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  02:28:30 am, by Nimble   , 752 words  
Categories: Reviews, Thoughts, Ethics, Spamming

Blocking Unwanted Callers

I must admit, a few months ago, we were bandying about the idea of changing our phone number.


The incessant barrage of telemarketers and scammers was getting to be too much. They outpaced our actual calls from friends and family by about a 4:1 ratio.

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  05:37:41 pm, by Nimble   , 14 words  
Categories: Distractions

Picture Of The Day

What I want to know is... how do they get their ingredients so cheaply?
Stuffed baby Yorkies?


  02:37:11 pm, by Nimble   , 1668 words  
Categories: Reviews, Religion, Science

Refuting Evolution by Jonathan Sarfati, Part V

[Other parts of the review]

No book by a creationist would be complete without an obligatory reference to Michael Denton's infamous book, Evolution, a Theory in Crisis:

Michael Denton points out that 97.7 percent of living orders of land vertebrates are represented as fossils and 79.1 percent of living families of land vertebrates - 87.8 percent if birds are excluded, as they are less likely to become fossilized.

This is meant to imply that the fossil record is "pretty much complete", and thus any ideas of transitional fossils would be laughable.

It relies on the reader not knowing a great deal about fossils and taxonomy, though, and that is sneaky and disingenuous.

For example, you can find transitional whale fossils classified in the order Cetacea. Modern whales are also classified under this order, so *bing*, their order is represented in the fossil record.

What about [taxonomic] families, then? Well, transitional whale fossils have a whole set of their own families. Ambulocetus natans is under the family Ambulocetidae. If there were living members of Ambulocetidae, they would be actually be counted towards Denton's percentage. There are not, so they do not count either for or against.

The only things that could detract from Denton's family percentage are really new or hard-to-fossilize families. Is it unreasonable for 12-20% of all families to be classified this way?

Isn't that sneaky?

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  10:54:01 pm, by Nimble   , 16 words  
Categories: Announcements [A]

Index To Refuting Evolution Review

Review of Jonathan Sarfati's Refuting Evolution:

Part I

Part II

Part III

Part IV

Part V


  01:06:26 am, by Nimble   , 530 words  
Categories: Thoughts, Ethics, Spamming

Scammers Using Our Phone Number

We got a call from a person wanting to buy a Jeep from us a couple of days back. That seemed pretty odd, but hey, wrong numbers happen.

Then it kept happening.

No huge influx, but 3-4 calls per day.

I was home for one today, and decided to ask them where they found the ad, because someone has obviously screwed up.

They said it was in the Bargain Finder, and though they seemed a bit confused about my questions, they gave me enough to go on. I went to the root of and entered our phone number.

Lo and behold, an ad came up:

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  12:51:59 pm, by Nimble   , 2761 words  
Categories: Announcements [A]

Our Newest Addition

Our second son has joined us on the outside and been with us now for about three weeks. It has been a little bit of an adventure so far!

He was supposed to be born on November 15. Why so sure? Well, we had a scheduled Cesarean section booked. We went into the Rockyview General Hospital early that Sunday as one of the only two scheduled C-sections that day. Sundays are pretty sedate there, and the parking is good. There are, however, very few doctors on site on Sundays and this was to play an important role in how the rest of the day went.

In advance of any surgery, they do not want you eating or drinking anything 8+ hours beforehand, due to the possibility of general anaesthesia, under which you cannot prevent vomitus from entering your lungs. If you only have to make due for 8 hours or a bit more, that's just fine.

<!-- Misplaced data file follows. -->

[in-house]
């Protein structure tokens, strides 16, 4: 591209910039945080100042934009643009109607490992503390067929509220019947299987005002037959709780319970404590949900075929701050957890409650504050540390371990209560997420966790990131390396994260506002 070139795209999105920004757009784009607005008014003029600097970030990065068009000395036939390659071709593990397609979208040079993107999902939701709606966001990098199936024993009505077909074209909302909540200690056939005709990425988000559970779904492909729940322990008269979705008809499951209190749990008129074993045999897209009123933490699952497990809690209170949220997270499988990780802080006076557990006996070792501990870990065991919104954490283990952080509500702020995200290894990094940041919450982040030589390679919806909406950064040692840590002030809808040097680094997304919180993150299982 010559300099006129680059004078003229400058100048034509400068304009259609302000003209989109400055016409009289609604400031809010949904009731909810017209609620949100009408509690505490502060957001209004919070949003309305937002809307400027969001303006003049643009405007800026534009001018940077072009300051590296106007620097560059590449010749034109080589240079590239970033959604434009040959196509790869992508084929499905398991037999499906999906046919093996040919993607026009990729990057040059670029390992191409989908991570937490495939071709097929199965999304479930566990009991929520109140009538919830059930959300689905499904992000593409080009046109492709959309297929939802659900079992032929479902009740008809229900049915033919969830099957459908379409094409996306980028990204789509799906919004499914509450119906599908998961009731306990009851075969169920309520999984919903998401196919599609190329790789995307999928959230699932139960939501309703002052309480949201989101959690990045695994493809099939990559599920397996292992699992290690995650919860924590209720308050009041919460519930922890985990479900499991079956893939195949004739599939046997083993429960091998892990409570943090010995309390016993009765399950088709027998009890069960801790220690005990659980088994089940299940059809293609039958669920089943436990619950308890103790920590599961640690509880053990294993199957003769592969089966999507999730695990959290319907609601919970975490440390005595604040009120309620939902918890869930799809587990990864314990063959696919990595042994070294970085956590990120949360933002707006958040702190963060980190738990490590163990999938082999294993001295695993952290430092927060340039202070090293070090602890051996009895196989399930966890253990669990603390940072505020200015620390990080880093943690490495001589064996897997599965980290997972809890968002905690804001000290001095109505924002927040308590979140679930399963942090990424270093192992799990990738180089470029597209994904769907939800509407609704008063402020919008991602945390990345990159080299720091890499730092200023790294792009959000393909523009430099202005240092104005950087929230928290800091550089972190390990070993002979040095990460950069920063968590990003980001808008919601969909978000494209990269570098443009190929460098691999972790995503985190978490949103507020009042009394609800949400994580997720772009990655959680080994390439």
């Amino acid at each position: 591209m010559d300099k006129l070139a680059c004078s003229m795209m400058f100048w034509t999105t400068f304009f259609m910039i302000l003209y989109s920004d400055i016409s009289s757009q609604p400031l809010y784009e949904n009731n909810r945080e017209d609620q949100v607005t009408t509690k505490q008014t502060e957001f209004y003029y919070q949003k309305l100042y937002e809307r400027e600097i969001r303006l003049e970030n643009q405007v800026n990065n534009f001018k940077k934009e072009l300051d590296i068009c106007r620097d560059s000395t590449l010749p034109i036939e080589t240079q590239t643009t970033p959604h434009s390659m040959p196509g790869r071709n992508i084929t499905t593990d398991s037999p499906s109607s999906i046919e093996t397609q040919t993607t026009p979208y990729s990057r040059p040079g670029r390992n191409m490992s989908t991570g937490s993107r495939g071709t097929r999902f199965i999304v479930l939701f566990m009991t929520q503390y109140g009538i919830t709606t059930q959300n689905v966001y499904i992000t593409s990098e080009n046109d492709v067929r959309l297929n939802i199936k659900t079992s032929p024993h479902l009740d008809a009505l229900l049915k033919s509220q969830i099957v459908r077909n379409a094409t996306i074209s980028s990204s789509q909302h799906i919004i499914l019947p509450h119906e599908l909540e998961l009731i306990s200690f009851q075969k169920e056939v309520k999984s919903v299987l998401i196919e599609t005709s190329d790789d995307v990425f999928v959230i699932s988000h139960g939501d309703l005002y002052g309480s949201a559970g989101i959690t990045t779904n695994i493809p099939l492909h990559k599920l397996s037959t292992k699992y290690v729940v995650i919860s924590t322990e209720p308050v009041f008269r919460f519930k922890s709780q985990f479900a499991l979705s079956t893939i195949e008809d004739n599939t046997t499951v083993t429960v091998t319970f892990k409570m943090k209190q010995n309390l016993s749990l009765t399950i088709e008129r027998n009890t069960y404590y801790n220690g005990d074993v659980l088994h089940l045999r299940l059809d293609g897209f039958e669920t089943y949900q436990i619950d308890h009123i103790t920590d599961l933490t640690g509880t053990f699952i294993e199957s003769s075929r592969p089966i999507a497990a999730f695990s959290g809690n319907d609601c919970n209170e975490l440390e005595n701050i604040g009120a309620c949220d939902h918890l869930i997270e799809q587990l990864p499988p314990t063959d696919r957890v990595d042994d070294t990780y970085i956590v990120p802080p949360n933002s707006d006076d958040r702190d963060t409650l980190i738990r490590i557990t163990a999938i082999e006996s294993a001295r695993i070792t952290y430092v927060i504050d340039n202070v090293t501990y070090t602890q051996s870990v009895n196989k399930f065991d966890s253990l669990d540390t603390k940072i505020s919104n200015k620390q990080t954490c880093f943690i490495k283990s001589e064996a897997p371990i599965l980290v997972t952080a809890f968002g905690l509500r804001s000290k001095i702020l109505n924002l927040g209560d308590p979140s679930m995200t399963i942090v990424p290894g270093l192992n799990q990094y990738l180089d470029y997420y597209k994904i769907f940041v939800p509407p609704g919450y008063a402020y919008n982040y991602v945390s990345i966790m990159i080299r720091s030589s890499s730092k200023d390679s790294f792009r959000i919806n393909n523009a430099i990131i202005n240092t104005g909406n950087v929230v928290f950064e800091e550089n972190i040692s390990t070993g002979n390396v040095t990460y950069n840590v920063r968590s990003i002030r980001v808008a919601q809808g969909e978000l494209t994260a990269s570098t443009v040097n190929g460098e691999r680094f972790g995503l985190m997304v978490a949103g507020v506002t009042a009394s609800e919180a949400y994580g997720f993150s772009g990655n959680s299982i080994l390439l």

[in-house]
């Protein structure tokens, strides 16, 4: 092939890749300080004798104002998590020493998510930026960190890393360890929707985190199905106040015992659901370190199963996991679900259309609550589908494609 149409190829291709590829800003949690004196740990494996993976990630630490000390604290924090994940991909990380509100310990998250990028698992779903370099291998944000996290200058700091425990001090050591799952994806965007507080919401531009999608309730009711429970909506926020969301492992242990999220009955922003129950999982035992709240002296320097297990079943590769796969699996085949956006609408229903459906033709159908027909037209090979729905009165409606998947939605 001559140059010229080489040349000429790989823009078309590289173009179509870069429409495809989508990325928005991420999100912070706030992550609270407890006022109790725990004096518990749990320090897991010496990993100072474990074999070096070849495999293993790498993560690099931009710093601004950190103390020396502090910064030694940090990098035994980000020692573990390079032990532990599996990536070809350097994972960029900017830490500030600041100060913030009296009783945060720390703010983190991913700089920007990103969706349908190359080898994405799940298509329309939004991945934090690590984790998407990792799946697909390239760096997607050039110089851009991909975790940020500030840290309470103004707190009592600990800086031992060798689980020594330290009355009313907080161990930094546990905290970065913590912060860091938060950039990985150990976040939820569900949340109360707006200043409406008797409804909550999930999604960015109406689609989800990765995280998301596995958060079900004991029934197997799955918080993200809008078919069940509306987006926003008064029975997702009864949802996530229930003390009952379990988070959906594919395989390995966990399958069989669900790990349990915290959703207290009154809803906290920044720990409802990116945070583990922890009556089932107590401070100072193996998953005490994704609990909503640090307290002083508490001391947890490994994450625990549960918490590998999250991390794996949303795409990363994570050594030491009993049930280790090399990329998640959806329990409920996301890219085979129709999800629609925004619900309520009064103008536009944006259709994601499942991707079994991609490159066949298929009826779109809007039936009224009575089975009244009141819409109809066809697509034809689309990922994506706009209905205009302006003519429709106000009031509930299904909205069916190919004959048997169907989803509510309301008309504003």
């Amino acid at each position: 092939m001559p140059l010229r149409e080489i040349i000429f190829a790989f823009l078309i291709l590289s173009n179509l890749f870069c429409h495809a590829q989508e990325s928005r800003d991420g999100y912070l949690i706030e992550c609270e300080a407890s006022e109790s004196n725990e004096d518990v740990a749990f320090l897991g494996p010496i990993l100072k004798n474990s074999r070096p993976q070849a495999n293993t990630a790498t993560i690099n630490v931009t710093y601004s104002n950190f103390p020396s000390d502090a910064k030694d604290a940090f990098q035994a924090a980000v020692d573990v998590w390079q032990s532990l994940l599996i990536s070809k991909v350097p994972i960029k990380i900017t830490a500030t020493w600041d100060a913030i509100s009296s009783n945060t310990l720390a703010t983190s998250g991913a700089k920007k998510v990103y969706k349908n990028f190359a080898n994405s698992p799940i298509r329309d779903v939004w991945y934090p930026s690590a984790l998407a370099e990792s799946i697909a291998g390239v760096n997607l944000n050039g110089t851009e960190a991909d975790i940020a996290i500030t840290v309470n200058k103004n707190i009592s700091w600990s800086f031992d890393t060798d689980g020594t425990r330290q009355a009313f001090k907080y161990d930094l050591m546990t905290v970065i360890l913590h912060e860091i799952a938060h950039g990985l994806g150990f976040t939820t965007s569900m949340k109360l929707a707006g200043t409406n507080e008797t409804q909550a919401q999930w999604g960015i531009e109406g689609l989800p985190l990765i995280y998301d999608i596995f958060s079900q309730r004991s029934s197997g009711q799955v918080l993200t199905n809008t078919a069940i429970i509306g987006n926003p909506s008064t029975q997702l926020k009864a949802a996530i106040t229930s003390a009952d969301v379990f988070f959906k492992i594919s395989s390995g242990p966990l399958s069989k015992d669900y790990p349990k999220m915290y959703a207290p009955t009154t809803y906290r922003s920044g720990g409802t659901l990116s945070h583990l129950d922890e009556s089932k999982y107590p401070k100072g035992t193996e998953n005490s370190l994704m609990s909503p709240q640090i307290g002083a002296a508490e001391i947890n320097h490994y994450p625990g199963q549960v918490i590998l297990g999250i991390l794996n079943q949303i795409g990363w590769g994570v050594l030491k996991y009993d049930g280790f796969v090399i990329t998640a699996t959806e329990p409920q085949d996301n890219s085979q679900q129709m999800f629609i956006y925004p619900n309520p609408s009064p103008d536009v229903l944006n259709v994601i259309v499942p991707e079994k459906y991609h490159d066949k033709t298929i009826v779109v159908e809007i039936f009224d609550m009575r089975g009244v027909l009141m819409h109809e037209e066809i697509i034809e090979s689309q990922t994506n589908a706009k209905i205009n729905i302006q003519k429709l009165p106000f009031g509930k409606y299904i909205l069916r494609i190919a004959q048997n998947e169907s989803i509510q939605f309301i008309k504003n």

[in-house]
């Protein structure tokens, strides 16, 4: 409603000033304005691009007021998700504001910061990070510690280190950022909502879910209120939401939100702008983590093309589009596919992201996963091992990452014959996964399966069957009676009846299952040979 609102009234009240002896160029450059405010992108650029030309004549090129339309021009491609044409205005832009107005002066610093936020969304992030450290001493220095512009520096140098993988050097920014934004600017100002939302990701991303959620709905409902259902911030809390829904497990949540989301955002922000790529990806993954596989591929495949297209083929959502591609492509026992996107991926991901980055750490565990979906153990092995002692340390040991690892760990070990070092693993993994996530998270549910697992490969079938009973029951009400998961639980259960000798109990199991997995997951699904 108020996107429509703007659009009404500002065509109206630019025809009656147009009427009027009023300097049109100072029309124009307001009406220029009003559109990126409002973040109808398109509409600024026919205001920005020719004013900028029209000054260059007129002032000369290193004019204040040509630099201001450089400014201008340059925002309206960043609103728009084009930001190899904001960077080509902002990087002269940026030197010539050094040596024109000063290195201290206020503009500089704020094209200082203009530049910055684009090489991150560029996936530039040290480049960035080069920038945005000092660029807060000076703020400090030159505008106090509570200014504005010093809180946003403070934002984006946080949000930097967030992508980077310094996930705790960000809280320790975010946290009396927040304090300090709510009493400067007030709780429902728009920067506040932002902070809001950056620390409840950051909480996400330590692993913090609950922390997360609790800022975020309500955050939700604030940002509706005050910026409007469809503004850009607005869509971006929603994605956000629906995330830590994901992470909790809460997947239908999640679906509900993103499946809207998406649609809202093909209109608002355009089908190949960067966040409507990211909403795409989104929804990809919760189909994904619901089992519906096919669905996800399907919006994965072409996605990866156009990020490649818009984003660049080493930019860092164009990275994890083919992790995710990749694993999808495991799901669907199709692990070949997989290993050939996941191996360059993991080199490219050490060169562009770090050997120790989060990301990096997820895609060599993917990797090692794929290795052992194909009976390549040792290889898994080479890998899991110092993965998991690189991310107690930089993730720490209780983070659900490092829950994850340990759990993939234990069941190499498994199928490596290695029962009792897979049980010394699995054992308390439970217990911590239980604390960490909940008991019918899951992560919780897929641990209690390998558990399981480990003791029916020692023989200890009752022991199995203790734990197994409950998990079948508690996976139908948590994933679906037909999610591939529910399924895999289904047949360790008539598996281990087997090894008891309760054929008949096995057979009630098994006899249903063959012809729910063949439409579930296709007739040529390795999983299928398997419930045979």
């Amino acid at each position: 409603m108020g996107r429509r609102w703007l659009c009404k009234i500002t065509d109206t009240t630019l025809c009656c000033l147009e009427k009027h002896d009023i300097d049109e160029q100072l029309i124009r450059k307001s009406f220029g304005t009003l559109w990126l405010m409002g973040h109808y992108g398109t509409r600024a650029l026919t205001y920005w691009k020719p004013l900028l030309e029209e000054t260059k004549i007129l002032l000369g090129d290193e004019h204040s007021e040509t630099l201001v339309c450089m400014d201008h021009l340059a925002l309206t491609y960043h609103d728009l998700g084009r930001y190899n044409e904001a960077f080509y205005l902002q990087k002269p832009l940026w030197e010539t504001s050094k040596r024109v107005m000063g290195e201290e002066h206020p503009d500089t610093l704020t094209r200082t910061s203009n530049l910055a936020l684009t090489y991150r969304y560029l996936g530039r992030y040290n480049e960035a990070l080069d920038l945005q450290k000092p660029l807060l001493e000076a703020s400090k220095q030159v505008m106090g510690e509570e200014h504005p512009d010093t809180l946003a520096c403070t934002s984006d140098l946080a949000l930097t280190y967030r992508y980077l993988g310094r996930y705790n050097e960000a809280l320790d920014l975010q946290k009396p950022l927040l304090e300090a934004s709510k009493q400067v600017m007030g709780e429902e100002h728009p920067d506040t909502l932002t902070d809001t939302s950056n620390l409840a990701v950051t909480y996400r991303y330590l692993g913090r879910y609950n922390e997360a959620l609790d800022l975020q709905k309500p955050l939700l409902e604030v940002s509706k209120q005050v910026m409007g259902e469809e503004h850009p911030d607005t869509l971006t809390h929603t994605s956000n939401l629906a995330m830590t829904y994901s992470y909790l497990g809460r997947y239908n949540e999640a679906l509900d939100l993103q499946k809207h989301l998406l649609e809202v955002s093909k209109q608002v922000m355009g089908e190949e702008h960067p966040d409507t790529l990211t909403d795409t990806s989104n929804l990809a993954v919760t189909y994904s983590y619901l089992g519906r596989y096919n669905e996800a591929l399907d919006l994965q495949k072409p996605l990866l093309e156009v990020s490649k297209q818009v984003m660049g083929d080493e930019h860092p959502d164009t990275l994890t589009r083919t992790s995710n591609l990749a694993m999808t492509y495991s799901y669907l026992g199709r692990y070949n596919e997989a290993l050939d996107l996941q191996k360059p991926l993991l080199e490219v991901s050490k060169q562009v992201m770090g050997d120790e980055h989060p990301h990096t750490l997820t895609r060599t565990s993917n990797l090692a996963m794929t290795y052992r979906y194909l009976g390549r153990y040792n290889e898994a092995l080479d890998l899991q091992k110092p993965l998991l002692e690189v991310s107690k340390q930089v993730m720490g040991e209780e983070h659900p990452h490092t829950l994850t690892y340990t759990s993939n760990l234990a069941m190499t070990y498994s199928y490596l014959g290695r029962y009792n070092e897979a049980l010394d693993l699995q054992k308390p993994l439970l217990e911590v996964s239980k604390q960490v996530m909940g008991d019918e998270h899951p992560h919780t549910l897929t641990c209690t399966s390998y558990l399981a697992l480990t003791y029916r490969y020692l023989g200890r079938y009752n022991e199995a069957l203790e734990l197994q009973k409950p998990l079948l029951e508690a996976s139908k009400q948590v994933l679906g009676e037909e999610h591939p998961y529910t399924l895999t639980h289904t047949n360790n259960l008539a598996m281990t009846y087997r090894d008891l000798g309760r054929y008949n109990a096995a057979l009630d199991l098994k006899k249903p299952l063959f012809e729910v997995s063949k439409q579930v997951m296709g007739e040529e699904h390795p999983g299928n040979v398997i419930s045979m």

The gal next to us was scheduled for 9:00 am, us for 11:00 am. I had a bit of a fun double-take, as it looked like she just got up, got dressed and walked out for a while - it turned out that she had an identical twin sister as one of her support people.

The day started wearing on. We knew that our roommate was scheduled to go first, so we keep watching for people coming to talk to her.

There were emergencies that day. That's fair - if we were ever in an emergency position, we would be pretty grateful that we would pre-empt any regular patients that day. We weren't getting many updates, though, and the hours were ticking away.

When we finally managed to get some information, it sounded like both doctors were actually performing surgery on one lady... and it was taking hours. There must have been some profound complications, because the updates kept on being of the 'they're still not done' variety. Meanwhile, Dena is starving, the bed is applying bad pressure, and everyone in the room is getting anxious.

Finally, at around 9:00 PM, they came to us and said that the anaesthetologist, due to the amount of time the staff had been in surgery, was vetoing doing our C-section that late. On the plus side, that meant a sleep at home, food (Dena said that was some of the best spaghetti she ever tasted that night!) and a fresh start. We were assured that we wouldn't lose our place.

We actually got sent home before our 'roomie', since she still had the possibility of getting a C-section done that night. We saw some deer by the road on our way home, to make a frustrating day a little more special.

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  12:45:23 am, by Nimble   , 30 words  
Categories: Announcements [A]

How Not To Solve An Installation Cancelled Issue

HP needed to do an update of my printing software. Apparently, they have an issue with spurious "installation cancelled" errors cropping up.

I don't think they handled this quite right:

Installation Cancelled


  11:58:09 pm, by Nimble   , 139 words  
Categories: Distractions, Politics, Religion

Annotated Kitsch

There are people out there who can out-kitsch Thomas Kinkade.

When they do, I dearly hope that they will be as lovingly annotated as this lovely picture of Jesus holding the Constitution, surrounded by a plethora of faces, many familiar.

Mousing over the faces, and in some cases, the buildings and pieces of paper, will familiarize you with many of them, like Benjamin Franklin:

Benjamin Franklin

"Lighthouses are more helpful than churches." A leading Founding Father, statesmen, and lady lover. He has his hand on his heart because he's swearing before a judge that he totally didn't bone those whores. (SPOILER: he did)

...and some of the pieces of paper:

Marbury v. Madison (1803)

This horrible piece of paper allowed activist judges free reign to declare just about anything unconstitutional! Slavery, discrimination, you name it! What fools we were.



  01:28:41 am, by Nimble   , 1430 words